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Attributable Cost and Length of Stay Associated with Nosocomial Gram-Negative Bacterial Cultures.
Nelson RE, Stevens VW, Jones M, Khader K, Schweizer ML, Perencevich EN, Rubin MA, Samore MH. Attributable Cost and Length of Stay Associated with Nosocomial Gram-Negative Bacterial Cultures. Antimicrobial agents and chemotherapy. 2018 Nov 1; 62(11).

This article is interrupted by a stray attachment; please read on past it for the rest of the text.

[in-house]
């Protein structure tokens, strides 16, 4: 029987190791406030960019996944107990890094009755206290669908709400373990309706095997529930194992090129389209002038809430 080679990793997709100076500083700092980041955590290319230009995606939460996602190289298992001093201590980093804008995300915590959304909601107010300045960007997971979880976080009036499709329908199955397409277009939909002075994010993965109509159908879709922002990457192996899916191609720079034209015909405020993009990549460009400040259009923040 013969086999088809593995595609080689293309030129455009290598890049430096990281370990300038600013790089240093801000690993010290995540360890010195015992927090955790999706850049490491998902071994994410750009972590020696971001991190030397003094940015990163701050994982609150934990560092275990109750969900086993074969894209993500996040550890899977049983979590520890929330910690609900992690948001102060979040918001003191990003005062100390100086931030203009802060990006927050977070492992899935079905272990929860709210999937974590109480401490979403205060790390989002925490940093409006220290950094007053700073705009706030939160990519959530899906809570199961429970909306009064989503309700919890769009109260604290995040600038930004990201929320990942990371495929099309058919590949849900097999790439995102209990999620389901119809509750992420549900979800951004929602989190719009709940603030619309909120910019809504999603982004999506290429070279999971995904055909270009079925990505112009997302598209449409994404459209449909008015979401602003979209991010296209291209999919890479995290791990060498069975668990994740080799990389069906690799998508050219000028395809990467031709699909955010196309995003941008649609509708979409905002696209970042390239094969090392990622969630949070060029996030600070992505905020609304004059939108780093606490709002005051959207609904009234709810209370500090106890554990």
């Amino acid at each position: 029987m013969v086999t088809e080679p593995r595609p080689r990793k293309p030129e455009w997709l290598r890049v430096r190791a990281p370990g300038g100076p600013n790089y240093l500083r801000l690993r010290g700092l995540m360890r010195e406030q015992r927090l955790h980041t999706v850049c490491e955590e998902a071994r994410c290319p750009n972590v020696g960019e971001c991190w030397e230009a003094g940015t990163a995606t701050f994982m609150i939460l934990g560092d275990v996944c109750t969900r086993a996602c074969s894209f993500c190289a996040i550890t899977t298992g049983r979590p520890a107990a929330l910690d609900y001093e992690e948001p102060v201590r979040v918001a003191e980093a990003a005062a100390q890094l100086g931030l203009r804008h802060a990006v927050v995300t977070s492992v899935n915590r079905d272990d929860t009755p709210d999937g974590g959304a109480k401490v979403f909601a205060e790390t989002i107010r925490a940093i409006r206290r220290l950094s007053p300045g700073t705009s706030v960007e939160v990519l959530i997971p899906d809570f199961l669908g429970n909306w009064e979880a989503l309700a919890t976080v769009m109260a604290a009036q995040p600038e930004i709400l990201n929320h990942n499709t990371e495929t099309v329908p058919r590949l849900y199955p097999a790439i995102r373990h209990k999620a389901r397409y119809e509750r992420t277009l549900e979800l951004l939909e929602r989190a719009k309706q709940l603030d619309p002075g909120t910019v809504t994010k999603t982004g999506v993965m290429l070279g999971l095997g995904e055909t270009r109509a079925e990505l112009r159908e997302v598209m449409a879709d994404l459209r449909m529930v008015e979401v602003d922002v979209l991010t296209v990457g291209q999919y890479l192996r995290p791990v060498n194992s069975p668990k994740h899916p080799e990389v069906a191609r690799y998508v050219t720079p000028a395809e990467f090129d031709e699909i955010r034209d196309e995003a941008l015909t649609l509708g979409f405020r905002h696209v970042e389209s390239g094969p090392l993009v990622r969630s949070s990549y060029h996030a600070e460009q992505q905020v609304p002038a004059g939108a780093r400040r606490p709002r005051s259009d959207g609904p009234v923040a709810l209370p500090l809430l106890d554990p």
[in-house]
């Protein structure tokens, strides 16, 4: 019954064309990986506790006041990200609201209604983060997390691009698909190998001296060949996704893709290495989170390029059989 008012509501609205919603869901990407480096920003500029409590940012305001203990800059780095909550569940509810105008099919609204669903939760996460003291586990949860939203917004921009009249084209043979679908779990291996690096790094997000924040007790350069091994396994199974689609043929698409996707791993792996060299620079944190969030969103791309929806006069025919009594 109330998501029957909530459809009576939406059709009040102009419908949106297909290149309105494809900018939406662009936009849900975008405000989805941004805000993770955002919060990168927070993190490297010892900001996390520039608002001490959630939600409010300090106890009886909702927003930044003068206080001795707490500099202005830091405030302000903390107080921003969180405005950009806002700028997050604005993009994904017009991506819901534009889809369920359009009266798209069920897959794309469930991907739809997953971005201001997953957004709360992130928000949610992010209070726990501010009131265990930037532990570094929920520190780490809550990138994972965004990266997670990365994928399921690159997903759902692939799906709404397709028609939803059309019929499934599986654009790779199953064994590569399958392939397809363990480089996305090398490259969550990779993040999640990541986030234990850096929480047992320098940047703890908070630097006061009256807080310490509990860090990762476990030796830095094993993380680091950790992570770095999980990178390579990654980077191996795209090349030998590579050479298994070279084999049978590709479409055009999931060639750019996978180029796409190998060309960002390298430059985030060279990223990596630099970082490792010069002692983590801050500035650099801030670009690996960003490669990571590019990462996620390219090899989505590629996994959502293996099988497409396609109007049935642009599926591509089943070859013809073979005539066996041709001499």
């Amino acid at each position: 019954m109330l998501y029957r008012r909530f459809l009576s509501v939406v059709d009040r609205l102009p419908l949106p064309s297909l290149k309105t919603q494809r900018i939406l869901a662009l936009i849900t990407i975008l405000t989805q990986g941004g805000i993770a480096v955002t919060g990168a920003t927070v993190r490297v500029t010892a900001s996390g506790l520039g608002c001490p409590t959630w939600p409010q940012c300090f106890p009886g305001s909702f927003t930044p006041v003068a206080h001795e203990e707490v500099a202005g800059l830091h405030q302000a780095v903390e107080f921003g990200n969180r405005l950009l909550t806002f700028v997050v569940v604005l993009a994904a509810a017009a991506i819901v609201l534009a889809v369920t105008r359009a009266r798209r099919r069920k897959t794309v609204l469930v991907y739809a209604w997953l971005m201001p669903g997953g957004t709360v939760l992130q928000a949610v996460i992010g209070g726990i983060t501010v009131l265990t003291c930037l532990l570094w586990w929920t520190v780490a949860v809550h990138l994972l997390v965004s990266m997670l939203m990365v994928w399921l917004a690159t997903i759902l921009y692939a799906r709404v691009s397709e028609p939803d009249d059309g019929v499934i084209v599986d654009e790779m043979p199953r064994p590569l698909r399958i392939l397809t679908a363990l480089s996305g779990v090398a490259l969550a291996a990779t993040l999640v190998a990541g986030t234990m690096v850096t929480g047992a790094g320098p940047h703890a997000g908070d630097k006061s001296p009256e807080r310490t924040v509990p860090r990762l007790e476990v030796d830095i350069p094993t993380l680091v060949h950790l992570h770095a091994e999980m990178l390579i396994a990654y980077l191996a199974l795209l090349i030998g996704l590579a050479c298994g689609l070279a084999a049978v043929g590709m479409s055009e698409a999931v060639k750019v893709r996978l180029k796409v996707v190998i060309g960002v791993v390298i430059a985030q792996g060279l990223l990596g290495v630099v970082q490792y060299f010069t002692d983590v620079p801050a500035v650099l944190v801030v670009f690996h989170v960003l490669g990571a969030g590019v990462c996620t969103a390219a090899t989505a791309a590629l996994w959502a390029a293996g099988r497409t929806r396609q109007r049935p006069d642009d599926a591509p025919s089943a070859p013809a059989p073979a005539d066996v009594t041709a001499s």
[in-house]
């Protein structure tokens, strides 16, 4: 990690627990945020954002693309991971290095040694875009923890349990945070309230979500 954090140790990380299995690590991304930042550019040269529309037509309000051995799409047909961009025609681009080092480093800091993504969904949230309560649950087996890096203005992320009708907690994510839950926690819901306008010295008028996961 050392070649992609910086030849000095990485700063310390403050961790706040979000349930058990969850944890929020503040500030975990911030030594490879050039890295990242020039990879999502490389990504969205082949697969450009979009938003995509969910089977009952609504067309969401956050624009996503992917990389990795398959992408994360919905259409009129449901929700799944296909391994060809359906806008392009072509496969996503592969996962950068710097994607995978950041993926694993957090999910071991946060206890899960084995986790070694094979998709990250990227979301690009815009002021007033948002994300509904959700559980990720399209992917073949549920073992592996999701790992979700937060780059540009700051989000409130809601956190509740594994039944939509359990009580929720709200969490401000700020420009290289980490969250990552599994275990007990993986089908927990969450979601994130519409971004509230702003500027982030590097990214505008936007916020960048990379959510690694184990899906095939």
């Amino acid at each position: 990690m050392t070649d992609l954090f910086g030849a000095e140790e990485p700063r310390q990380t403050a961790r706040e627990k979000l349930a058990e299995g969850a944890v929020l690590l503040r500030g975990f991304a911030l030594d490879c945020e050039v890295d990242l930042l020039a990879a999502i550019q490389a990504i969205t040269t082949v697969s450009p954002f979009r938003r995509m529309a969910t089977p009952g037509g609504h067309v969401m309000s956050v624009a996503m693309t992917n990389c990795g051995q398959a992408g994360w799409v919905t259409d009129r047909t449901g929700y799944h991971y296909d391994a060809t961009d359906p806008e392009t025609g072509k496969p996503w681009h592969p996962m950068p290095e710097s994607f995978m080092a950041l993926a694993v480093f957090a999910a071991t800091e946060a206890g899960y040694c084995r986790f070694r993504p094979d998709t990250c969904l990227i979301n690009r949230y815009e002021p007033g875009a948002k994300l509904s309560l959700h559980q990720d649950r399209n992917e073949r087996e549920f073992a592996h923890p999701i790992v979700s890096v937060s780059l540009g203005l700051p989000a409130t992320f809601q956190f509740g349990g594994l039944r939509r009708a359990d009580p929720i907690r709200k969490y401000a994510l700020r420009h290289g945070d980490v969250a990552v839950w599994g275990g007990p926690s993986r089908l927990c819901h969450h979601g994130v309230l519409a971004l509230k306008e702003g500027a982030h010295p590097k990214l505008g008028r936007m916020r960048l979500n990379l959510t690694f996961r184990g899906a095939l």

Few studies have estimated the excess inpatient costs due to nosocomial cultures of Gram-negative bacteria (GNB), and those that do are often subject to time-dependent bias. Our objective was to generate estimates of the attributable costs of the underlying infections associated with nosocomial cultures by using a unique inpatient cost data set from the U.S. Department of Veterans Affairs that allowed us to reduce time-dependent bias. Our study included data from inpatient admissions between 1 October 2007 and 30 November 2010. Nosocomial GNB-positive cultures were defined as clinical cultures positive for , , or between 48 h after admission and discharge. Positive cultures were further classified by site and level of resistance. We conducted analyses using both a conventional approach and an approach aimed at reducing the impact of time-dependent bias. In both instances, we used multivariable generalized linear models to compare the inpatient costs and length of stay for patients with and without a nosocomial GNB culture. Of the 404,652 patients included in the conventional analysis, 12,356 had a nosocomial GNB-positive culture. The excess costs of nosocomial GNB-positive cultures were significant, regardless of specific pathogen, site, or resistance level. Estimates generated using the conventional analysis approach were 32.0% to 131.2% greater than those generated using the approach to reduce time-dependent bias. These results are important because they underscore the large financial burden attributable to these infections and provide a baseline that can be used to assess the impact of improvements in infection control.